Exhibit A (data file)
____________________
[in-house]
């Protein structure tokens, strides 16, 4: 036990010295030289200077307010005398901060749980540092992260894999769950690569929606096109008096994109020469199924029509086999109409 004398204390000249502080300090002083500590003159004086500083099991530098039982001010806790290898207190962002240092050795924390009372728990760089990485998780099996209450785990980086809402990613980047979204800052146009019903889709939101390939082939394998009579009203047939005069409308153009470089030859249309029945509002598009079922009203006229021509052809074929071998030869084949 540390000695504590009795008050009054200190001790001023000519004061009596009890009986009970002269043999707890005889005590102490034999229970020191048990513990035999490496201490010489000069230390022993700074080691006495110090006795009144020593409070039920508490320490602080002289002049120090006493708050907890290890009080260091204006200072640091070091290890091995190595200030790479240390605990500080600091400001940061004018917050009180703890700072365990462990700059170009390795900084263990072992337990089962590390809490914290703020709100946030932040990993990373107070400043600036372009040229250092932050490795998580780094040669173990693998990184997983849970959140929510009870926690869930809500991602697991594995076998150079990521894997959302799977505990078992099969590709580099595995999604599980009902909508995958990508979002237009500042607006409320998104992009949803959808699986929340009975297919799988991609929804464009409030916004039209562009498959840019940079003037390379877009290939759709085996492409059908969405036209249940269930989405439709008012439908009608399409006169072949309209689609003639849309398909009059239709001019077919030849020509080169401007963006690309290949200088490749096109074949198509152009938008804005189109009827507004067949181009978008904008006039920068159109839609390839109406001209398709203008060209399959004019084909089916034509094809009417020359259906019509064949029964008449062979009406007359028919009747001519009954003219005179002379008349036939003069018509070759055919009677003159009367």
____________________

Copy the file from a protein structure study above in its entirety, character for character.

[in-house]
């Protein structure tokens, strides 16, 4: 036990010295030289200077307010005398901060749980540092992260894999769950690569929606096109008096994109020469199924029509086999109409 004398204390000249502080300090002083500590003159004086500083099991530098039982001010806790290898207190962002240092050795924390009372728990760089990485998780099996209450785990980086809402990613980047979204800052146009019903889709939101390939082939394998009579009203047939005069409308153009470089030859249309029945509002598009079922009203006229021509052809074929071998030869084949 540390000695504590009795008050009054200190001790001023000519004061009596009890009986009970002269043999707890005889005590102490034999229970020191048990513990035999490496201490010489000069230390022993700074080691006495110090006795009144020593409070039920508490320490602080002289002049120090006493708050907890290890009080260091204006200072640091070091290890091995190595200030790479240390605990500080600091400001940061004018917050009180703890700072365990462990700059170009390795900084263990072992337990089962590390809490914290703020709100946030932040990993990373107070400043600036372009040229250092932050490795998580780094040669173990693998990184997983849970959140929510009870926690869930809500991602697991594995076998150079990521894997959302799977505990078992099969590709580099595995999604599980009902909508995958990508979002237009500042607006409320998104992009949803959808699986929340009975297919799988991609929804464009409030916004039209562009498959840019940079003037390379877009290939759709085996492409059908969405036209249940269930989405439709008012439908009608399409006169072949309209689609003639849309398909009059239709001019077919030849020509080169401007963006690309290949200088490749096109074949198509152009938008804005189109009827507004067949181009978008904008006039920068159109839609390839109406001209398709203008060209399959004019084909089916034509094809009417020359259906019509064949029964008449062979009406007359028919009747001519009954003219005179002379008349036939003069018509070759055919009677003159009367």